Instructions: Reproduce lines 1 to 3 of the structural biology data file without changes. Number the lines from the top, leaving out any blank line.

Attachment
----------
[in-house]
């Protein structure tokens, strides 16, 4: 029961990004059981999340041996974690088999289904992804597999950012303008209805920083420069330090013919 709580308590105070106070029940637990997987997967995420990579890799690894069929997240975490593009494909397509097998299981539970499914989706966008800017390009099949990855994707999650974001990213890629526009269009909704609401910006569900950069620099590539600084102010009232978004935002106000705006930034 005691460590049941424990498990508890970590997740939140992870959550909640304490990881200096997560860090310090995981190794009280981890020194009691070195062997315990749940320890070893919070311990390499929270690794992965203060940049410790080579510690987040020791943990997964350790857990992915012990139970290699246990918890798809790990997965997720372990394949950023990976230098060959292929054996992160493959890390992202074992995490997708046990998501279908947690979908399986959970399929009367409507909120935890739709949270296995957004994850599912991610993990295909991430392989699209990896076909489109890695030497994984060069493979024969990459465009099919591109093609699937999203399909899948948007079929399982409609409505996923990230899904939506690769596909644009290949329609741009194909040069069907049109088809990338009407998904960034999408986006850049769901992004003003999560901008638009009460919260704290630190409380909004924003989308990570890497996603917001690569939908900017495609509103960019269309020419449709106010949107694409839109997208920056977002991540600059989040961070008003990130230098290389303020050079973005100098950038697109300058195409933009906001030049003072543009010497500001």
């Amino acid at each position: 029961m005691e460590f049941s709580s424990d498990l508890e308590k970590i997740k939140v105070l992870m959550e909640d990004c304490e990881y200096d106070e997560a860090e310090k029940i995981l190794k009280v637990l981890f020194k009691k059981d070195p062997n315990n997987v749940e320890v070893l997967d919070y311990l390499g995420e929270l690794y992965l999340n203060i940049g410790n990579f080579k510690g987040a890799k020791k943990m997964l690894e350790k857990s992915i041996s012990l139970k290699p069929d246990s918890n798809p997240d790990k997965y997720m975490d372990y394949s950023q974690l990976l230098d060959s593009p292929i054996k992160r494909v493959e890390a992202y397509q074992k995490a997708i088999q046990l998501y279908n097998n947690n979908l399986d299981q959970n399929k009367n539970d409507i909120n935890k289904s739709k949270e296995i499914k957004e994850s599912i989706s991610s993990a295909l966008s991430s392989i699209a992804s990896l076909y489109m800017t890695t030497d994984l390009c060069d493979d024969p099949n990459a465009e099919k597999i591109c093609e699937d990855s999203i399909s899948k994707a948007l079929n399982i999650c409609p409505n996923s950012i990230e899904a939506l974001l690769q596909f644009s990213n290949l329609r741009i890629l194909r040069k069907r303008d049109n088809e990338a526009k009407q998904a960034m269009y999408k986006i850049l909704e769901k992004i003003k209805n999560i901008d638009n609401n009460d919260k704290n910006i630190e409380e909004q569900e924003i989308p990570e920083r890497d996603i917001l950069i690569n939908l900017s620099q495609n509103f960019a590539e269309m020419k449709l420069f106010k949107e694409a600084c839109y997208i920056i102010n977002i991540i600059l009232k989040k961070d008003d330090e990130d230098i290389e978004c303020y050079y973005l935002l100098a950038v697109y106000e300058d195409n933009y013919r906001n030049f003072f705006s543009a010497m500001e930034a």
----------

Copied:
[in-house]
């Protein structure tokens, strides 16, 4: 029961990004059981999340041996974690088999289904992804597999950012303008209805920083420069330090013919 709580308590105070106070029940637990997987997967995420990579890799690894069929997240975490593009494909397509097998299981539970499914989706966008800017390009099949990855994707999650974001990213890629526009269009909704609401910006569900950069620099590539600084102010009232978004935002106000705006930034 005691460590049941424990498990508890970590997740939140992870959550909640304490990881200096997560860090310090995981190794009280981890020194009691070195062997315990749940320890070893919070311990390499929270690794992965203060940049410790080579510690987040020791943990997964350790857990992915012990139970290699246990918890798809790990997965997720372990394949950023990976230098060959292929054996992160493959890390992202074992995490997708046990998501279908947690979908399986959970399929009367409507909120935890739709949270296995957004994850599912991610993990295909991430392989699209990896076909489109890695030497994984060069493979024969990459465009099919591109093609699937999203399909899948948007079929399982409609409505996923990230899904939506690769596909644009290949329609741009194909040069069907049109088809990338009407998904960034999408986006850049769901992004003003999560901008638009009460919260704290630190409380909004924003989308990570890497996603917001690569939908900017495609509103960019269309020419449709106010949107694409839109997208920056977002991540600059989040961070008003990130230098290389303020050079973005100098950038697109300058195409933009906001030049003072543009010497500001």
């Amino acid at each position: 029961m005691e460590f049941s709580s424990d498990l508890e308590k970590i997740k939140v105070l992870m959550e909640d990004c304490e990881y200096d106070e997560a860090e310090k029940i995981l190794k009280v637990l981890f020194k009691k059981d070195p062997n315990n997987v749940e320890v070893l997967d919070y311990l390499g995420e929270l690794y992965l999340n203060i940049g410790n990579f080579k510690g987040a890799k020791k943990m997964l690894e350790k857990s992915i041996s012990l139970k290699p069929d246990s918890n798809p997240d790990k997965y997720m975490d372990y394949s950023q974690l990976l230098d060959s593009p292929i054996k992160r494909v493959e890390a992202y397509q074992k995490a997708i088999q046990l998501y279908n097998n947690n979908l399986d299981q959970n399929k009367n539970d409507i909120n935890k289904s739709k949270e296995i499914k957004e994850s599912i989706s991610s993990a295909l966008s991430s392989i699209a992804s990896l076909y489109m800017t890695t030497d994984l390009c060069d493979d024969p099949n990459a465009e099919k597999i591109c093609e699937d990855s999203i399909s899948k994707a948007l079929n399982i999650c409609p409505n996923s950012i990230e899904a939506l974001l690769q596909f644009s990213n290949l329609r741009i890629l194909r040069k069907r303008d049109n088809e990338a526009k009407q998904a960034m269009y999408k986006i850049l909704e769901k992004i003003k209805n999560i901008d638009n609401n009460d919260k704290n910006i630190e409380e909004q569900e924003i989308p990570e920083r890497d996603i917001l950069i690569n939908l900017s620099q495609n509103f960019a590539e269309m020419k449709l420069f106010k949107e694409a600084c839109y997208i920056i102010n977002i991540i600059l009232k989040k961070d008003d330090e990130d230098i290389e978004c303020y050079y973005l935002l100098a950038v697109y106000e300058d195409n933009y013919r906001n030049f003072f705006s543009a010497m500001e930034a």